If I die in an attack because I failed to protect myself adequately, what was protected? Did I protect the life of the attacker over my own? Where is the larger benefit in that? The person who was willing to kill you is still alive, quite capable of killing another innocent person, and you are dead, quite incapable of protecting anyone. I don't believe that O-Sensei would have viewed this as anything but a failure of your training. You have a duty to use your training to protect society and you have failed if you die.

I run into this all the time when I do women's self defense training. We talk about jamming ones fingers in to the attacker's eyes and some woman will say, "Oh, I couldn't do that." I point out that this person is going to rape her and possibly kill her.. but no, she still can't see herself doing that. So I ask her to visualize an attacker that is going after one of her children and wham! you've got a tigress ready to do what it takes. How did her upbringing so pervert her sense of self worth that she wouldn't do for herself what she would do for another?

Aikido is all about the nature of the universe and natural energy. Well, nature isn't the benign force that a lot of well meaning but naive people make it out to be. In each instant the universe is a process of creation and destruction. Things are coming into being and they are passing out of existence (at least in the form in which they previously existed). O-Sensei's genius was to bring balance to Budo. No longer was Budo focused on the destruction of others but rather on bringing oneself into accord with the will of the Kami. But if you read what O-sensei says about the violent person who is not in sync with the will of the Kami, he doesn't say that that person walks away just fine because we were able to use techniques to restrain him. He pretty clearly states that to be out of sync with the natural harmony of the universe leads to destruction.

In Aikido there is a natural "conservation of the quality of energy". Whatever the intent of the attacker, that tends to be what he gets back. This is why O-Sensei said that there should be no more challenge matches. It wasn't possible to do them without serious injury because the aggressor got back the kind of energy he put in. O-Sensei seriously injured a number of people in these matches... that's why he stopped.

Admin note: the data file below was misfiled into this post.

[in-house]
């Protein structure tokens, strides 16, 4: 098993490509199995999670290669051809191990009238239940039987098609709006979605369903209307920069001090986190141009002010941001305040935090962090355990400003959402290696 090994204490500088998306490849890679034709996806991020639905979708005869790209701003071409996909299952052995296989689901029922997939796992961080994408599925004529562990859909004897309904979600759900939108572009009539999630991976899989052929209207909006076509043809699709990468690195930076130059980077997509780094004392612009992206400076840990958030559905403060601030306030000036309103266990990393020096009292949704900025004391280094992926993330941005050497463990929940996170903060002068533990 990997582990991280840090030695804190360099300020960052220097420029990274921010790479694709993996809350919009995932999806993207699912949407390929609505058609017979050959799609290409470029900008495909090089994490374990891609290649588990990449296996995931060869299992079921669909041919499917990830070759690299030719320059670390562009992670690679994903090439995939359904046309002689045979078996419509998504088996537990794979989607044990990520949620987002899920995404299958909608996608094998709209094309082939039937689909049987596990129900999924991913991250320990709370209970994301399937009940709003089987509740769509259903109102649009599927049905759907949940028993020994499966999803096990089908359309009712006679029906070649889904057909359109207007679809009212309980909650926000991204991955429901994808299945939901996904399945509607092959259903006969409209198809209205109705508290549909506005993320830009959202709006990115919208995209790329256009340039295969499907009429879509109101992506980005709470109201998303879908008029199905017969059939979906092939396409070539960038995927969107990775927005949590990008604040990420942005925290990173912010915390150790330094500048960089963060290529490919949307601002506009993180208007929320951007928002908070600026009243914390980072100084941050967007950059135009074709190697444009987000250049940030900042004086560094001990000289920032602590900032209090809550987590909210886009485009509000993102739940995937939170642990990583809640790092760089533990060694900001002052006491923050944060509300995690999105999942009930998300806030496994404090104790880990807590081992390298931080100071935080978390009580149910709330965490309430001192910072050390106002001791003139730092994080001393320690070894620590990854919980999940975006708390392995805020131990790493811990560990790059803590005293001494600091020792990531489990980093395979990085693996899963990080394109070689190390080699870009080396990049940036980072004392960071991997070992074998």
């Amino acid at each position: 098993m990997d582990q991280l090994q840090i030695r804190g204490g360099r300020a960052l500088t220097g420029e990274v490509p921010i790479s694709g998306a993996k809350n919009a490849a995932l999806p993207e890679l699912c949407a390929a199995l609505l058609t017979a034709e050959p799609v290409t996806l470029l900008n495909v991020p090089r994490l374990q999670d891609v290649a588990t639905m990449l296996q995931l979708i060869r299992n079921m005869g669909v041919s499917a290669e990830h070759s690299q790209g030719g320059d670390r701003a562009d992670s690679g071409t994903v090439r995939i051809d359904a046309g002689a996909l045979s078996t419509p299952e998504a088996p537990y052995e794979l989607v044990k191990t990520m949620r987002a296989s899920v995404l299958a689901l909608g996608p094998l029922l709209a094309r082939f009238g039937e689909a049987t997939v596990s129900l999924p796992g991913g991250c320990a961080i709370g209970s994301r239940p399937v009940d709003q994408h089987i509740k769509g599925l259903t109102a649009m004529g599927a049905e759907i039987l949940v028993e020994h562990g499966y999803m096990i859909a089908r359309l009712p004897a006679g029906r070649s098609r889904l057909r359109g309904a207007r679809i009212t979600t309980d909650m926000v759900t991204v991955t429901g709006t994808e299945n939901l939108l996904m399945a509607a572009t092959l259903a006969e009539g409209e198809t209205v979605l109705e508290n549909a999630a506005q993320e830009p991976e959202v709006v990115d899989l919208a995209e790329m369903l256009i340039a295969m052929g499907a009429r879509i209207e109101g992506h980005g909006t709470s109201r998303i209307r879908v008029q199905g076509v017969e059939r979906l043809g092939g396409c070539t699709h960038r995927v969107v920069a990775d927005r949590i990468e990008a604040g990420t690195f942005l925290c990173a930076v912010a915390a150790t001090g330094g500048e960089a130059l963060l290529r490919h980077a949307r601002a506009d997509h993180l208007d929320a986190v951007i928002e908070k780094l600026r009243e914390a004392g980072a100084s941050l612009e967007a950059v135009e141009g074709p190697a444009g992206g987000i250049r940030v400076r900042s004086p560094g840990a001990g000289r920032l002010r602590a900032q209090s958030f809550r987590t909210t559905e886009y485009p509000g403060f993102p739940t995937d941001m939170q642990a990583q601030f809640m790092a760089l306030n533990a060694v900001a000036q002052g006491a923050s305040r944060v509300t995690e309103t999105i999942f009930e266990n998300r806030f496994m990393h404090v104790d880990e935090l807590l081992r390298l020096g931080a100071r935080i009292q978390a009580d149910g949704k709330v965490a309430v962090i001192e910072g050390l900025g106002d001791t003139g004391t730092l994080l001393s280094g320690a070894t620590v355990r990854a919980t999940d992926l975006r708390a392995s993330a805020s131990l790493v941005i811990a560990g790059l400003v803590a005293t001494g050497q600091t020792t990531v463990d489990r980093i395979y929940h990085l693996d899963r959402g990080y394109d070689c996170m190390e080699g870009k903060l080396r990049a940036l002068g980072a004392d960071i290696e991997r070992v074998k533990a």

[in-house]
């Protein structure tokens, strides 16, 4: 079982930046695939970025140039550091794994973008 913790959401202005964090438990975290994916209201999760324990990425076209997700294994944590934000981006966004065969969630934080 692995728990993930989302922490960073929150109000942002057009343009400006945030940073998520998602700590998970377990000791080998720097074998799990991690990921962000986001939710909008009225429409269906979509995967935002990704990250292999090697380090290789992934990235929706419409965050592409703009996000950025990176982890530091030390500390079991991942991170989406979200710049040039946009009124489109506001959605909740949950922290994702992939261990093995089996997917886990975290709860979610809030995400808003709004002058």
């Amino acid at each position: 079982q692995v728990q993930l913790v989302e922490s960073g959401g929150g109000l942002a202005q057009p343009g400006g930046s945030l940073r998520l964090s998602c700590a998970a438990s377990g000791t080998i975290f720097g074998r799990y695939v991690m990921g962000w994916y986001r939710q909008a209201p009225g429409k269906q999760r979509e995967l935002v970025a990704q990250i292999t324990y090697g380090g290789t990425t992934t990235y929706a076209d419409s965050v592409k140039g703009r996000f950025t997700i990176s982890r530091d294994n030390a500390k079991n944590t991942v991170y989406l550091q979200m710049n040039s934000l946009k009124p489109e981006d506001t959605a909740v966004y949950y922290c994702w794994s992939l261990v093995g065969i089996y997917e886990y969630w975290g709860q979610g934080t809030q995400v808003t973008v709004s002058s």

In Aikido we find a certain type of person who thinks that conflict resolution is this nice Terry Dobson-like story in which if people were just nice to each other things would be great. People completely misunderstand why that subway story was so impressive. It's not because the old man was loving to the drunk and therefore the drunk responded by dropping his violent demeanor. It's because there was absolutely no guarantee that he would have done so that the old man's behavior was so amazing. He placed himself at risk. That drunk could just as easily punched him out. That was very brave. But it was a response that fit the situation.

There are predatory psychopathic people out there who are completely unaffected by that type of benevolence. If one of those people came after you, conflict resolution would be killing him. Messing about thinking that there was some "moralistic" low level force technique like nikkyo which would allow you to restrain this would be murderer is simply stupid and would only get you killed.

What about your wife, kids, family and friends? What about all the good you could have done in your life had you lived? How did this misguided understanding of the Spirit of Loving Protection protect anyone but the one person least deserving of that protection, the would be murderer? As the one with training (less than 1% of the population has studied any martial arts) you owe it to society to prevail over this threat to the general welfare. As far as I am concerned failure to do so would be immoral not removing him as a threat to the innocent folks around me.